June 10 was a rough day for Whole Foods
UBS Securities drove the day's drop. The firm downgraded Whole Foods from "neutral" to "reduce" because -- in UBS's opinion -- the price was outpacing the company's value. UBS wrote, "We think the current share price discounts long-term growth at levels which leave no room for failure, and we feel uncomfortable moving our price target any higher."
Fair enough. Whole Foods' stock trades at hefty multiples -- including a P/E ratio north of 50 -- that dwarf competitors such as Safeway
This argument sounds a lot like the one Fool co-founder Tom Gardner cited when he sold twice-recommended Whole Foods from his Motley Fool Stock Advisor portfolio in May 2003. In his flash to subscribers at the time, Tom wrote, "Today, Whole Foods is trading north of $60, and I'm recommending that you sell the stock, based on valuation. I do not believe that the business has gotten weaker. In fact, it's grown stronger . I simply believe the stock is overvalued."
As usual, Tom saw the writing on the wall long before the folks on the Street did. Unfortunately, that foresight cost Tom a double this time, instead of earning him one.
A Rule Breaker rule-follower
I purchased Whole Foods for a very Peter Lynch-esque reason: I knew the product well, loved it, and saw more people shopping each week at my local Whole Foods. The stock was trading for approximately $45 at the time, and I heard the same dichotomy:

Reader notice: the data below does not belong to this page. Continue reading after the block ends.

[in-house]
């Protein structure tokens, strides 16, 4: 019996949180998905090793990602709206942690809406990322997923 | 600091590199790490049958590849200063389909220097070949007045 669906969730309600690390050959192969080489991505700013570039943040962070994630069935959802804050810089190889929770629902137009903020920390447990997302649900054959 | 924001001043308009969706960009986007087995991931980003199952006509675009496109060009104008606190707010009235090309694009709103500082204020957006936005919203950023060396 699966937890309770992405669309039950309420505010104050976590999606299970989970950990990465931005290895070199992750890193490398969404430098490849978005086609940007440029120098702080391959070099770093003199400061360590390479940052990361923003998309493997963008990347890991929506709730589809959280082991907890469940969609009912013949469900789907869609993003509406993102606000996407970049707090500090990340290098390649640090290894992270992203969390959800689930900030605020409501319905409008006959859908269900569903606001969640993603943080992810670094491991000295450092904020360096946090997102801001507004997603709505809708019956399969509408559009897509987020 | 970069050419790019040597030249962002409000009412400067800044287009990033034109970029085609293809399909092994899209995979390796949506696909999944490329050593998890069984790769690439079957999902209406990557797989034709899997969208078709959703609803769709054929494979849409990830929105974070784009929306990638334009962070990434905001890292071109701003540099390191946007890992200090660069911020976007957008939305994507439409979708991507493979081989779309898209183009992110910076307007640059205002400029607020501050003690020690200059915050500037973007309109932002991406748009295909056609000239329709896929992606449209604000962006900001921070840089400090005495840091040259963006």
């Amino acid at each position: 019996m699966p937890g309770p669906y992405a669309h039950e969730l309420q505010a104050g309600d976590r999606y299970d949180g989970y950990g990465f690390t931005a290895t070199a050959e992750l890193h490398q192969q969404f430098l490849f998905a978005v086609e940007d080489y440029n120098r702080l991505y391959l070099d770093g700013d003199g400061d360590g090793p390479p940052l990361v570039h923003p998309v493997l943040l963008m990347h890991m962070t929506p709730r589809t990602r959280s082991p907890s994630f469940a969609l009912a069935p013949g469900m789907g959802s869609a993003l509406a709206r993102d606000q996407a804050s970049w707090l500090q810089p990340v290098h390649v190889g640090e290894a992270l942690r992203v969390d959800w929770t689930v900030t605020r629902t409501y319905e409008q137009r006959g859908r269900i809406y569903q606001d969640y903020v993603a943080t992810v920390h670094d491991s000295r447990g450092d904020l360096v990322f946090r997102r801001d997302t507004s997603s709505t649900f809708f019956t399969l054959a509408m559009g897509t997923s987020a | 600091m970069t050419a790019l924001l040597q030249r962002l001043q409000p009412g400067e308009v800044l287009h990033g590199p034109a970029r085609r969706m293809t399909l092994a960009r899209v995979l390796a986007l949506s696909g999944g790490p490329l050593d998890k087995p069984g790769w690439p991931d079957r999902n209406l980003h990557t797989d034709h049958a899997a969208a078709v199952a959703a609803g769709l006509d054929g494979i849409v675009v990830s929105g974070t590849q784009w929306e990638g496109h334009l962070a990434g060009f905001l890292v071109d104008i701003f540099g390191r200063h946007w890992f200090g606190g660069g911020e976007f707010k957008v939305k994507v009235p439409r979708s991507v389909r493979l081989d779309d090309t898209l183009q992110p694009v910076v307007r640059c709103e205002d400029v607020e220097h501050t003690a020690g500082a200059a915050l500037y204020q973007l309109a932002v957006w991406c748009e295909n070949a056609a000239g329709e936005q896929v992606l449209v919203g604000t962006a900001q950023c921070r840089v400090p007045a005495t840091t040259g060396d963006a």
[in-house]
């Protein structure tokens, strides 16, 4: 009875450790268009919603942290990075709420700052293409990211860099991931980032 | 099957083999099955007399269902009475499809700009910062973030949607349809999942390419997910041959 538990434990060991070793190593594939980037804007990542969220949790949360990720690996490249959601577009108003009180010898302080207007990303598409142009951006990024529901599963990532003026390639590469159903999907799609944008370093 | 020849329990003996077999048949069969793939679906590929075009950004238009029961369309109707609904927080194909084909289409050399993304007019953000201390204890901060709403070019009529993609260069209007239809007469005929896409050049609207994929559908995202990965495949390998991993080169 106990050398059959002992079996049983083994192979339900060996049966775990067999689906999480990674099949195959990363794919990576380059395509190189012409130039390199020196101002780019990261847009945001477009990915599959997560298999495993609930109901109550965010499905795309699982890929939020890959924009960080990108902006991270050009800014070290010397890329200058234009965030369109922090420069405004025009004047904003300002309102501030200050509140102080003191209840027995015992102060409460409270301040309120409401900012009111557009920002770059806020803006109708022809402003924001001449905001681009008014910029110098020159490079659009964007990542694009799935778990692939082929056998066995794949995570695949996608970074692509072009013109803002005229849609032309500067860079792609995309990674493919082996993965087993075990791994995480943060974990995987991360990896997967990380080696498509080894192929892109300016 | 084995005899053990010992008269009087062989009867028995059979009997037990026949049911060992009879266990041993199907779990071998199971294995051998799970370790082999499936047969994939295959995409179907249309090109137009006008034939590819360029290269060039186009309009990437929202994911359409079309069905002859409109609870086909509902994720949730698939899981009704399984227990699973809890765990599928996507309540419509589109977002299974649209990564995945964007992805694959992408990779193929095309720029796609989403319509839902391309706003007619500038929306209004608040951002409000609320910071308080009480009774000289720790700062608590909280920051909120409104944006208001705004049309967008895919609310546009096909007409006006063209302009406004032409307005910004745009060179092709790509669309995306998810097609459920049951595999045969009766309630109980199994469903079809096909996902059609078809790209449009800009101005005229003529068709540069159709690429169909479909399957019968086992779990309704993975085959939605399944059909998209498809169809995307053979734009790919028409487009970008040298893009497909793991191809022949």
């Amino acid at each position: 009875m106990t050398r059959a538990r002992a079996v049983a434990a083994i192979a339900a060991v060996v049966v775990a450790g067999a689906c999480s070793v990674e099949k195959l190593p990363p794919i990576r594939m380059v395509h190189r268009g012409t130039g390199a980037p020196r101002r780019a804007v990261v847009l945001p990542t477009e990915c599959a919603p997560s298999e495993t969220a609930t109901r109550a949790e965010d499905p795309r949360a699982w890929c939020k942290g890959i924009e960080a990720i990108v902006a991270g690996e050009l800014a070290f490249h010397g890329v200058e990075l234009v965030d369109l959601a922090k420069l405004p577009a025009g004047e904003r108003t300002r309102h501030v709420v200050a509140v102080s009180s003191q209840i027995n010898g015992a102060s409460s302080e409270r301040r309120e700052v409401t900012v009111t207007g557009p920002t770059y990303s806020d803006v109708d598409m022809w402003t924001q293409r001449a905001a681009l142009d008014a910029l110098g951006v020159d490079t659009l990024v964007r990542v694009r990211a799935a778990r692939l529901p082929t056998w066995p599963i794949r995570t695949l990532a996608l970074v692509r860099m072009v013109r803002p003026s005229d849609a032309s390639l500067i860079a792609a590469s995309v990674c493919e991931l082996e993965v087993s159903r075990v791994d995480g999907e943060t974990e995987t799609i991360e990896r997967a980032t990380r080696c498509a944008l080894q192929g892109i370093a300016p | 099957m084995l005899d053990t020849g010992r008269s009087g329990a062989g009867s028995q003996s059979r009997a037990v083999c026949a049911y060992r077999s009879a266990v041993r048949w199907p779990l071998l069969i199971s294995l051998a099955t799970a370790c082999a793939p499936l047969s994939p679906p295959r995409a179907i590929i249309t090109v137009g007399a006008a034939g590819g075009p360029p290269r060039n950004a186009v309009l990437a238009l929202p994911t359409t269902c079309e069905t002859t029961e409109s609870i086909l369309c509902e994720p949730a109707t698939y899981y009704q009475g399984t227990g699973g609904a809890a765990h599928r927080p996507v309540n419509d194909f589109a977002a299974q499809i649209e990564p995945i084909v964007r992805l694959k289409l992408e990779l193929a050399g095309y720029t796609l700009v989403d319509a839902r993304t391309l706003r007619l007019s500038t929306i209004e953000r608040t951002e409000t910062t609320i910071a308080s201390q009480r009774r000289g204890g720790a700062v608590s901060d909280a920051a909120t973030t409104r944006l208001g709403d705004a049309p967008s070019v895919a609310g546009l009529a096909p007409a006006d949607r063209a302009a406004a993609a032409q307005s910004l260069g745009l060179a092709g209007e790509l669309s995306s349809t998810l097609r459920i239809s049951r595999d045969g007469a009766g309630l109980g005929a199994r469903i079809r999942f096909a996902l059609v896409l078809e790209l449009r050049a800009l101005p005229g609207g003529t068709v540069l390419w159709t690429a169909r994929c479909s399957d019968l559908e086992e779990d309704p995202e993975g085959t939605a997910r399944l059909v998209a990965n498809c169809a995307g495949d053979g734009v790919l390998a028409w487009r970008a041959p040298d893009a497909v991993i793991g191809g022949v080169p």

- Whole Foods is a superior company.
- Whole Foods is overvalued.
I can't dispute that, in a conservative discounted cash flow (DCF) evaluation, Whole Foods is overvalued by a long shot. But I'm still holding my Whole Foods shares, based on some of David Gardner's Rule Breaker criteria:
- Top firm in an emerging industry
- Sustainable advantage gained through momentum and visionary leadership
- Strong past price appreciation
- Good management
- Strong consumer appeal
- Called overvalued by the financial media
Under CEO John Mackey's leadership, Whole Foods has made the "crunchy" business of natural foods into a profitable phenomenon, silencing competitors such as Wild Oats
Whole Foods aims for $10 billion in sales by 2010. The company's current net profit margin is 4.3%, but I expect that to rise to 5% as Whole Foods realizes further efficiencies. If the company hits its sales target in 2010, net earnings will come in at approximately $500 million. That's a compounded annual growth rate of 25%: high, but not unrealistic given the results Whole Foods has been posting.
Account for 4% annual dilution, and Whole Foods' EPS in 2010 could come in around $6.33. By that time, the company's P/E multiple will have come down, but I expect it to stay above the industry average. In all, I'm holding a company that I believe could be worth $200 per share or more in 2010.
Although the above scenario is a bit of a shot in the dark, this Fool feels comfortable owning part of a well-managed company that is widely recognized as a class-A operation. With so many lesser companies trading on the market, why let a good one go?
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